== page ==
C. Fabrication: Submitting contrived or altered information in any academic exercise. Example: making up data for an experiment, falsifying data, citing nonexistent articles, contriving sources, etc.

D. Multiple Submissions: Submitting, without prior permission, any work submitted to fulfill another academic requirement at Monroe or any other institution.

E. Misrepresentation of academic records: Misrepresenting or tampering with or attempting to tamper with any portion of a student’s transcript or academic record, either before or after coming to Monroe College. Example: forging a change of grade slip, tampering with computer records, falsifying academic information on one’s resume, etc.

F. Facilitating academic dishonesty: Knowingly helping or attempting to help another violate any provision of the Code. Example: working together on a take-home exam without prior permission from the instructor, etc.

G. Unfair advantage: Attempting to gain unauthorized advantage over fellow students in an academic exercise. Example: gaining or providing unauthorized access to examination materials, obstructing or interfering with another student’s efforts in an academic exercise, lying about a need for an extension for an exam or paper, continuing to write even when time is up during an exam, destroying or keeping library materials for one’s own use, etc.

Penalties
: Students who violate the Code of Academic and Scholarly Integrity may be subject to a grade of “F” for the work submitted, an “F” in the course, written reprimands in the student’s academic file, probation, suspension, or dismissal from the College.

Students are expected to be fully aware of the College’s requirements and expectations regarding academic honesty and scholarly integrity. If a student is unsure whether his action(s) constitute a violation of the Code of Academic and Scholarly Integrity, then it is that student’s responsibility to consult with the instructor to clarify any ambiguities.

Student Evaluations of Course and Instructor

Monroe College students have an important voice in the academic community and an obligation to give an honest assessment of their instruction and coursework. As an expectation of every course, students will complete an anonymous, online course evaluation questionnaire. By doing so, students provide information used to enhance the relevance of the course content and effectiveness of the instruction you experienced. The course evaluation period will be announced by the Academic Office during the course of the semester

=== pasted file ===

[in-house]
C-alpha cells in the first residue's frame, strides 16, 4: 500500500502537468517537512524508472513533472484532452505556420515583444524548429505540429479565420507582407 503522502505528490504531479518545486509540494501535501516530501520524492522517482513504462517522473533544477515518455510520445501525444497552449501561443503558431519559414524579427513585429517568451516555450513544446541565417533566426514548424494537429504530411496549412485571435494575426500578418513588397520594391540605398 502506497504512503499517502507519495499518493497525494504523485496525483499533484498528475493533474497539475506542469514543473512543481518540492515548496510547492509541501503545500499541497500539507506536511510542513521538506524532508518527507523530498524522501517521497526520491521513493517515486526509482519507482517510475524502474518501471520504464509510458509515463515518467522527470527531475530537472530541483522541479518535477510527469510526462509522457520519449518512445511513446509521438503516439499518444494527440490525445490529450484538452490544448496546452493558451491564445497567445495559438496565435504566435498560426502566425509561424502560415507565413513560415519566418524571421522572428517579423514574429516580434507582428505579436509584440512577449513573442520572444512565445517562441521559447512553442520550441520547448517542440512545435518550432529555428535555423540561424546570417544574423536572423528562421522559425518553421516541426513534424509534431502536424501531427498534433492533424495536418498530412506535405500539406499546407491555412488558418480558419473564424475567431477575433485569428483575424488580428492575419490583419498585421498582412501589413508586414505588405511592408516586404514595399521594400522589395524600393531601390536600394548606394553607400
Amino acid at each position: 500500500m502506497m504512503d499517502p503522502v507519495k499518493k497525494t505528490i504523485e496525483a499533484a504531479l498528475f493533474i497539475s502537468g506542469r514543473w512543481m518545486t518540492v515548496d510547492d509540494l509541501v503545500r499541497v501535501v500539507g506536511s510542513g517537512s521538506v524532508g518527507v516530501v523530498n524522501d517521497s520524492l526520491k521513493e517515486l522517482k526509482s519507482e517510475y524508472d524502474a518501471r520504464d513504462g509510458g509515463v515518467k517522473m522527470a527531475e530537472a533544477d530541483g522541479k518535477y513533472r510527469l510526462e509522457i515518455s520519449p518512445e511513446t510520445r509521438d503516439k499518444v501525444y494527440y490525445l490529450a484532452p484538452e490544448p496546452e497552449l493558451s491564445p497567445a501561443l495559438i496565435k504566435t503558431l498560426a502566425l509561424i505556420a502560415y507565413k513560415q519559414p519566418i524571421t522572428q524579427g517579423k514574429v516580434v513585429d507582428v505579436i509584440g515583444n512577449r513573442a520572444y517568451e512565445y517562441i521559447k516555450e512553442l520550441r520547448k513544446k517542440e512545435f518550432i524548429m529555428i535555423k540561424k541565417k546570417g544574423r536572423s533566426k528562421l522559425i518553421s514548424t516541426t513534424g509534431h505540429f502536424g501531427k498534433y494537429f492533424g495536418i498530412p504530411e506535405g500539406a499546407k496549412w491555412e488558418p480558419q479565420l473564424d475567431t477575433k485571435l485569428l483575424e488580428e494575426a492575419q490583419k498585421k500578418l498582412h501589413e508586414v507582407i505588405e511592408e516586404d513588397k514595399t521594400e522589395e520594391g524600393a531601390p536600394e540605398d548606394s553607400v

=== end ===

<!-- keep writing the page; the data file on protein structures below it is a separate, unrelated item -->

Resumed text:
Topics Outline

Date

Class Topic/Description

Activities and/or Assignments

Course Learning Objective

Week 1
Introductions- Post your greetings in your discussion forum.
Discussion Forum
Purchase your textbook
Greetings and class introductions
Week 2
Read Chapters 1 and 2- Discuss abnormality and elements of abnormal behavior.
Historical viewpoints

Discussion Forum
Assignment
Define abnormality
Understand historical events and viewpoints
Explain elements of abnormality
Week 3
Read Chapters 3 & 4
Diathesis-Stress Model
Epidemiology of Mental Disorders
Risk, Protective Factors, and Resilience
Culture and Clinical Assessment
Discussion Forum
Assignment
Defining Abnormal Behavior and Mental Disorder
DSM V -Classifying and Assessing Abnormal Behavior and Mental Disorders
Week 4
Please read chapter 5 and 6 on anxiety disorders, obsessive-compulsive disorder, and PTSD, trauma-related disorders and somatic and dissociative disorders.

Discussion Forum
Assignment

Week 4 Quiz on PTSD
Define and explain anxiety disorders and its symptoms and treatments
Explain what somatic and dissociative disorders are and its symptoms and treatments.
Week 5
Read Chapter 7-Mood Disorders Depressive and Bipolar Disorders and Suicide
Watch video on depression (Out of the Shadow).

Discussion Forum
Week 5 Quiz

Depressive and Bipolar Disorders; Causes and Prevention and Assessment and Treatment
Week 6
We will cover chapter 8 (Eating Disorders) and chapter 9 (Substance Abuse).
Discussion Forum
Week 6 Brain Quiz

Explain and define eating disorders and substance abuse and addiction

Understand the Causes and symptoms and treatment options
Week 7
Read Chapter 10- Personality disorders
Cover Borderline Personality Disorder

Review midterm exam – See study guide
Discussion Forum
Assignment

Study for miderm exam ( Covers chapters 1- 7).
Understand personality disorders and Causes and symptoms and treatment options

Week 8
Take your midterm exam

Midterm exam
Discussion Forum
Please submit your midterm exam this week.

Week 9
Read Chapter 12 – Schizophrenia and Psychotic disorders

Discussion Forum
Assignment

Explain and define schizophrenia and psychotic disorders
Week 10
Read textbook Chapter 13 entitled; “Developmental and Disruptive Behavior Disorders”
Discussion Forum
Assignment
Explain and define various developmental and disruptive behaviors and disorders
Week 11
Read textbook Chapter 11 entitled; “Sexual Dysfunction and Gender Identity Disorders”

Discussion Forum
Assignment
Discuss gender dysphoria as a mental health disorder.

Evaluate the biological and psychological risk factors which may influence sexual dysfunction.
Week 12
Read chapter 14 on neurocognitive disorders.
Discussion Forum
Assignment
Review for final exam
(Chapters 8, 9, 10, 11, 12, 13, and 15).
Neurocognitive Disorder: Understand and explain:
1.  Normal changes during aging
2.  Dementia and Alzheimer’s Disease